TINLEY PARK, Illinois Feb 12 2018 — Police officers, Tinley Park residents, family members and friends are mourning the sudden loss of a state trooper who touched many lives through his generosity and thoughtfulness for others.
Rich Kozik, 58, of Mokena, died Tuesday following a medical emergency while on duty. He co-founded the Tinley Wish charity in 1996, worked toward establishing a memorial for state troopers killed in the line of duty and was a staunch advocate for motorcycle safety.
“Rich was not only a great leader, but a personal friend,” Illinois State Police Director Leo P. Schmitz said in a statement. “Rich was a dedicated 19-year veteran who was respected and revered by many both inside and outside our department. Rich will be remembered for his dedication to the Illinois State Police and living up to our motto (of) integrity, service and pride.”
Kozik, formerly of Oak Lawn, worked part-time for the Tinley Park department from 1995 to 1998, Police Chief Steve Neubauer said.
“I met Rich because even as a state trooper he would come down on Saturdays every year and help out with Tinley Wish,” Neubauer said. “He was one of the nicest people you’ll ever meet.”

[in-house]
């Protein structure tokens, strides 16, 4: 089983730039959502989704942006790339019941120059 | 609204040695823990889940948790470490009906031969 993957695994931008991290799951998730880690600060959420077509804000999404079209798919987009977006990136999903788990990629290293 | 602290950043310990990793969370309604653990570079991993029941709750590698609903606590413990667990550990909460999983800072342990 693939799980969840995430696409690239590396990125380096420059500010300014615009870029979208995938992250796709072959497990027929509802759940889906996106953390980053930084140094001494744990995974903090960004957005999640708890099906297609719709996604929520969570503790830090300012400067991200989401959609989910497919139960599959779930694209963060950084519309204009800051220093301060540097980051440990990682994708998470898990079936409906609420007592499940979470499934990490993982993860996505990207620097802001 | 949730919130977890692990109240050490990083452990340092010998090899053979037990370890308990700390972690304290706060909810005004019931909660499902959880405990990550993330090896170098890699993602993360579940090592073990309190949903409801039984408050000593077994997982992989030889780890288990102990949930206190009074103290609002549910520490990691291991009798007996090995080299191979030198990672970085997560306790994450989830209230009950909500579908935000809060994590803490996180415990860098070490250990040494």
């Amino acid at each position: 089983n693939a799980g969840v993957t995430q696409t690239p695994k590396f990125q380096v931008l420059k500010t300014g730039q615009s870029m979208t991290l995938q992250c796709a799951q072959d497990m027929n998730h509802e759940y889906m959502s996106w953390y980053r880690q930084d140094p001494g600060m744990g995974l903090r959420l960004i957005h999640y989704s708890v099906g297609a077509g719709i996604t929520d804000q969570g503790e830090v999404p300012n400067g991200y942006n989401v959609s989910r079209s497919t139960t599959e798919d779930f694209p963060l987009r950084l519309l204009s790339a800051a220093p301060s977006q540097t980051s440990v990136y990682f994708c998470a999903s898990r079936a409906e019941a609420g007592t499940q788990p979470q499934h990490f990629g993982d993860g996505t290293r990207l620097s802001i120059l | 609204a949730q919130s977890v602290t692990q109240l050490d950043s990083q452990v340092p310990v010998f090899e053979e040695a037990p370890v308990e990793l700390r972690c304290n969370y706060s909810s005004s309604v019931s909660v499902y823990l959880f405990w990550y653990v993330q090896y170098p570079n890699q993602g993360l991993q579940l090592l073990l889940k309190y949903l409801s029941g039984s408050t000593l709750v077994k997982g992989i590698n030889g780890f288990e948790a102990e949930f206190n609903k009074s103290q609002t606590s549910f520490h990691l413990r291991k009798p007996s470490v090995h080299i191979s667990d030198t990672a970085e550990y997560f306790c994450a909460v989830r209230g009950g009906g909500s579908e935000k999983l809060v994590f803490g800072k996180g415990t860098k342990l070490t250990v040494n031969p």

While working as a Tinley Park police officer, Kozik co-founded Tinley Wish with his friend and fellow officer, Dennis Mahoney.
“He was always helping people,” Mahoney said. “Over the years, we raised and donated in excess of $1 million and helped over 100 families.”
The organization remains active in its 23rd year, with volunteers leading the effort to help Tinley Park families in need during the holidays.
“He was truly one of a kind,” said Amy Lange, Tinley Wish board president. “Rich Kozik was one of the strongest and biggest hearts you’ll ever meet.”
Throughout the year, Tinley Wish volunteers raise money through events and contributions from individuals. In 2017, Tinley Park resident Mark Moylan rode a bicycle around Lake Michigan to raise funds for the organization.
A committee evaluates nominations and each year at Christmastime awards gifts to about a half dozen families in need. Recipients get help paying for medical expenses, gifts of toys for children and other assistance.
“Sometimes it’s hard to fight back tears” when volunteers distribute gifts, Lange said. “It’s an honor to be part of the board and follow in (Kozik’s) footsteps.”
The state police said Kozik was a member of the 1996 cadet class. He worked with District 15 in Downers Grove and was the district’s special operations lieutenant overseeing the motorcycle unit, truck enforcement unit and criminal patrol team.
“He did all the (motorcycle) testing for state troopers,” said Mahoney, who retired from the Tinley Park police after 23 years and now works as business manager for a trade union. “He ran the safety classes. He was very good friends with many Chicago police officers and helped them with (motorcycle safety) training.”